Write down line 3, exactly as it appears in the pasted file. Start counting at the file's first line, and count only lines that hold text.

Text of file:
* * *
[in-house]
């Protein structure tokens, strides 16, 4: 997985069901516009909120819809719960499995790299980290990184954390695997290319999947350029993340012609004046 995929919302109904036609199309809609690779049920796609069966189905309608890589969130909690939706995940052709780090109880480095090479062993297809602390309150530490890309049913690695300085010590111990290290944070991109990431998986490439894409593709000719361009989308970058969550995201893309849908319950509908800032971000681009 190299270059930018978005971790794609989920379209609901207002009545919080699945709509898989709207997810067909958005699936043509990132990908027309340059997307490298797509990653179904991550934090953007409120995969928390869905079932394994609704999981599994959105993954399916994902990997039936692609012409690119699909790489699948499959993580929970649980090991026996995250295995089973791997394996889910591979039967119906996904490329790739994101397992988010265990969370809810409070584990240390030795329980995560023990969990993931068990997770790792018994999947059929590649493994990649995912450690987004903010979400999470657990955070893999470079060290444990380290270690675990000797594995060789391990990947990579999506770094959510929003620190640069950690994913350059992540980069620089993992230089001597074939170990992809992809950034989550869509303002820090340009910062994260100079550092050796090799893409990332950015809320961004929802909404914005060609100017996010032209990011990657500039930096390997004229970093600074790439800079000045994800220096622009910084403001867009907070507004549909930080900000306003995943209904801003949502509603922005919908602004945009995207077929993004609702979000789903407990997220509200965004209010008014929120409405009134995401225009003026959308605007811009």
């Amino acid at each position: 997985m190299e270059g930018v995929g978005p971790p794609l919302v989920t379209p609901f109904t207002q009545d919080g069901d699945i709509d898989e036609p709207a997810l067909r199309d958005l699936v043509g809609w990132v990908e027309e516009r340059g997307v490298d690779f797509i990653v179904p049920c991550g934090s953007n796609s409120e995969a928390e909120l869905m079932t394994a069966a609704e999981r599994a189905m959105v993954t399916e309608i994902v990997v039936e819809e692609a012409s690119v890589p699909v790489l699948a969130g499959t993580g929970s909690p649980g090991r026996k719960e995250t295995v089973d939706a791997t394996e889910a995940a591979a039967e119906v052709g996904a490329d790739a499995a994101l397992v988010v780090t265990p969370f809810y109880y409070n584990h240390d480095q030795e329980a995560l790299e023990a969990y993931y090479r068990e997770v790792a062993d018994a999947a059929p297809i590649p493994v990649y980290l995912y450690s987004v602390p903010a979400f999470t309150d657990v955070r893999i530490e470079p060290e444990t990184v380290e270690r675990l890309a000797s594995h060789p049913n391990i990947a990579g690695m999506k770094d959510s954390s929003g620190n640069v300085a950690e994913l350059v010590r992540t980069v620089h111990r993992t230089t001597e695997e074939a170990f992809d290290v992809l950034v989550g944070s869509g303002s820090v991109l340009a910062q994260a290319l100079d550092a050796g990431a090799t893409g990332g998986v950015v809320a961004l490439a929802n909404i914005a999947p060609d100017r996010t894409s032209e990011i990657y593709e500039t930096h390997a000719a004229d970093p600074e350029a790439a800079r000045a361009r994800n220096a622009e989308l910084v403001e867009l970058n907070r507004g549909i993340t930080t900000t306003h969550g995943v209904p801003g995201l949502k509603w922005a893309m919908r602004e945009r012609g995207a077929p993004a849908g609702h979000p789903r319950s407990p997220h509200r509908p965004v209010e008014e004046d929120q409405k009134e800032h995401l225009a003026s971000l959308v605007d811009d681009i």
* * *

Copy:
């Amino acid at each position: 997985m190299e270059g930018v995929g978005p971790p794609l919302v989920t379209p609901f109904t207002q009545d919080g069901d699945i709509d898989e036609p709207a997810l067909r199309d958005l699936v043509g809609w990132v990908e027309e516009r340059g997307v490298d690779f797509i990653v179904p049920c991550g934090s953007n796609s409120e995969a928390e909120l869905m079932t394994a069966a609704e999981r599994a189905m959105v993954t399916e309608i994902v990997v039936e819809e692609a012409s690119v890589p699909v790489l699948a969130g499959t993580g929970s909690p649980g090991r026996k719960e995250t295995v089973d939706a791997t394996e889910a995940a591979a039967e119906v052709g996904a490329d790739a499995a994101l397992v988010v780090t265990p969370f809810y109880y409070n584990h240390d480095q030795e329980a995560l790299e023990a969990y993931y090479r068990e997770v790792a062993d018994a999947a059929p297809i590649p493994v990649y980290l995912y450690s987004v602390p903010a979400f999470t309150d657990v955070r893999i530490e470079p060290e444990t990184v380290e270690r675990l890309a000797s594995h060789p049913n391990i990947a990579g690695m999506k770094d959510s954390s929003g620190n640069v300085a950690e994913l350059v010590r992540t980069v620089h111990r993992t230089t001597e695997e074939a170990f992809d290290v992809l950034v989550g944070s869509g303002s820090v991109l340009a910062q994260a290319l100079d550092a050796g990431a090799t893409g990332g998986v950015v809320a961004l490439a929802n909404i914005a999947p060609d100017r996010t894409s032209e990011i990657y593709e500039t930096h390997a000719a004229d970093p600074e350029a790439a800079r000045a361009r994800n220096a622009e989308l910084v403001e867009l970058n907070r507004g549909i993340t930080t900000t306003h969550g995943v209904p801003g995201l949502k509603w922005a893309m919908r602004e945009r012609g995207a077929p993004a849908g609702h979000p789903r319950s407990p997220h509200r509908p965004v209010e008014e004046d929120q409405k009134e800032h995401l225009a003026s971000l959308v605007d811009d681009i």